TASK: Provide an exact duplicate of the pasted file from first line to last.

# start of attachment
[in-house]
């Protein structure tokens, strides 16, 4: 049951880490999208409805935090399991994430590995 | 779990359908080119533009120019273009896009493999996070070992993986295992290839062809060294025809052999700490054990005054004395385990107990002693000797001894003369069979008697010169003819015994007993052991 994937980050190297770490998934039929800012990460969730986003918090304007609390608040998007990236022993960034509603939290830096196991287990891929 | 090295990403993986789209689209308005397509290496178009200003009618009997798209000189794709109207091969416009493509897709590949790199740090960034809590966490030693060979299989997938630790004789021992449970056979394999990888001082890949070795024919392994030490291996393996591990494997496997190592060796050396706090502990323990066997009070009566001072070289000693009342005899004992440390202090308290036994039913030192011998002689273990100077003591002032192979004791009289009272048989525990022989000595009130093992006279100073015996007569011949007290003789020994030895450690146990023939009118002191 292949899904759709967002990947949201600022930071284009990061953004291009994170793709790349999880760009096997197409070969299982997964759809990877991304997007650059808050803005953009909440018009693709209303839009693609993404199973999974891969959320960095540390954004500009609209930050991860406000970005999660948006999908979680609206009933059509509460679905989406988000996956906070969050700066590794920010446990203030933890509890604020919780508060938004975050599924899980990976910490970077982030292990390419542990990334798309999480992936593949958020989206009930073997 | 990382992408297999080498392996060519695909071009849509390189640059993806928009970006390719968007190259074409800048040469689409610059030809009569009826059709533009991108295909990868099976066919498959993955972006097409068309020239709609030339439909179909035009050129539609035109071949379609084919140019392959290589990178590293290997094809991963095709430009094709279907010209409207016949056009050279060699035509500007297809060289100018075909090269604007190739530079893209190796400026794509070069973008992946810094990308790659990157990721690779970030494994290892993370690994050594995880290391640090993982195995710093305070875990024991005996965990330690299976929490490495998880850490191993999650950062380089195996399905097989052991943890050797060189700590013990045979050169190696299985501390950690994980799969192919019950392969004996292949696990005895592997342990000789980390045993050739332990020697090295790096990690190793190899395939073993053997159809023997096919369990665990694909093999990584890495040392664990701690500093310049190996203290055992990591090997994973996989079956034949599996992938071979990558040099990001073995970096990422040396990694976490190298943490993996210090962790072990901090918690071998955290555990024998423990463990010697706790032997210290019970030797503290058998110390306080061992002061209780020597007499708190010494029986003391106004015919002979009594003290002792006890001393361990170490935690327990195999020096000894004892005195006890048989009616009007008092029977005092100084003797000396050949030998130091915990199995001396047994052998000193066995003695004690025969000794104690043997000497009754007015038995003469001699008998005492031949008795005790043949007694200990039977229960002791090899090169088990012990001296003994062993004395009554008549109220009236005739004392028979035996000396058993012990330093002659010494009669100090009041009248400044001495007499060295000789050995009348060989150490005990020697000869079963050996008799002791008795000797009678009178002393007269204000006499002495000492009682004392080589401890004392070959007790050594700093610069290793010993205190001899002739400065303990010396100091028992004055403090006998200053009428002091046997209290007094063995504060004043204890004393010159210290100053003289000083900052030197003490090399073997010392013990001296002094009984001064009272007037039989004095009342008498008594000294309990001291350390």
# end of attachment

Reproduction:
[in-house]
């Protein structure tokens, strides 16, 4: 049951880490999208409805935090399991994430590995 | 779990359908080119533009120019273009896009493999996070070992993986295992290839062809060294025809052999700490054990005054004395385990107990002693000797001894003369069979008697010169003819015994007993052991 994937980050190297770490998934039929800012990460969730986003918090304007609390608040998007990236022993960034509603939290830096196991287990891929 | 090295990403993986789209689209308005397509290496178009200003009618009997798209000189794709109207091969416009493509897709590949790199740090960034809590966490030693060979299989997938630790004789021992449970056979394999990888001082890949070795024919392994030490291996393996591990494997496997190592060796050396706090502990323990066997009070009566001072070289000693009342005899004992440390202090308290036994039913030192011998002689273990100077003591002032192979004791009289009272048989525990022989000595009130093992006279100073015996007569011949007290003789020994030895450690146990023939009118002191 292949899904759709967002990947949201600022930071284009990061953004291009994170793709790349999880760009096997197409070969299982997964759809990877991304997007650059808050803005953009909440018009693709209303839009693609993404199973999974891969959320960095540390954004500009609209930050991860406000970005999660948006999908979680609206009933059509509460679905989406988000996956906070969050700066590794920010446990203030933890509890604020919780508060938004975050599924899980990976910490970077982030292990390419542990990334798309999480992936593949958020989206009930073997 | 990382992408297999080498392996060519695909071009849509390189640059993806928009970006390719968007190259074409800048040469689409610059030809009569009826059709533009991108295909990868099976066919498959993955972006097409068309020239709609030339439909179909035009050129539609035109071949379609084919140019392959290589990178590293290997094809991963095709430009094709279907010209409207016949056009050279060699035509500007297809060289100018075909090269604007190739530079893209190796400026794509070069973008992946810094990308790659990157990721690779970030494994290892993370690994050594995880290391640090993982195995710093305070875990024991005996965990330690299976929490490495998880850490191993999650950062380089195996399905097989052991943890050797060189700590013990045979050169190696299985501390950690994980799969192919019950392969004996292949696990005895592997342990000789980390045993050739332990020697090295790096990690190793190899395939073993053997159809023997096919369990665990694909093999990584890495040392664990701690500093310049190996203290055992990591090997994973996989079956034949599996992938071979990558040099990001073995970096990422040396990694976490190298943490993996210090962790072990901090918690071998955290555990024998423990463990010697706790032997210290019970030797503290058998110390306080061992002061209780020597007499708190010494029986003391106004015919002979009594003290002792006890001393361990170490935690327990195999020096000894004892005195006890048989009616009007008092029977005092100084003797000396050949030998130091915990199995001396047994052998000193066995003695004690025969000794104690043997000497009754007015038995003469001699008998005492031949008795005790043949007694200990039977229960002791090899090169088990012990001296003994062993004395009554008549109220009236005739004392028979035996000396058993012990330093002659010494009669100090009041009248400044001495007499060295000789050995009348060989150490005990020697000869079963050996008799002791008795000797009678009178002393007269204000006499002495000492009682004392080589401890004392070959007790050594700093610069290793010993205190001899002739400065303990010396100091028992004055403090006998200053009428002091046997209290007094063995504060004043204890004393010159210290100053003289000083900052030197003490090399073997010392013990001296002094009984001064009272007037039989004095009342008498008594000294309990001291350390």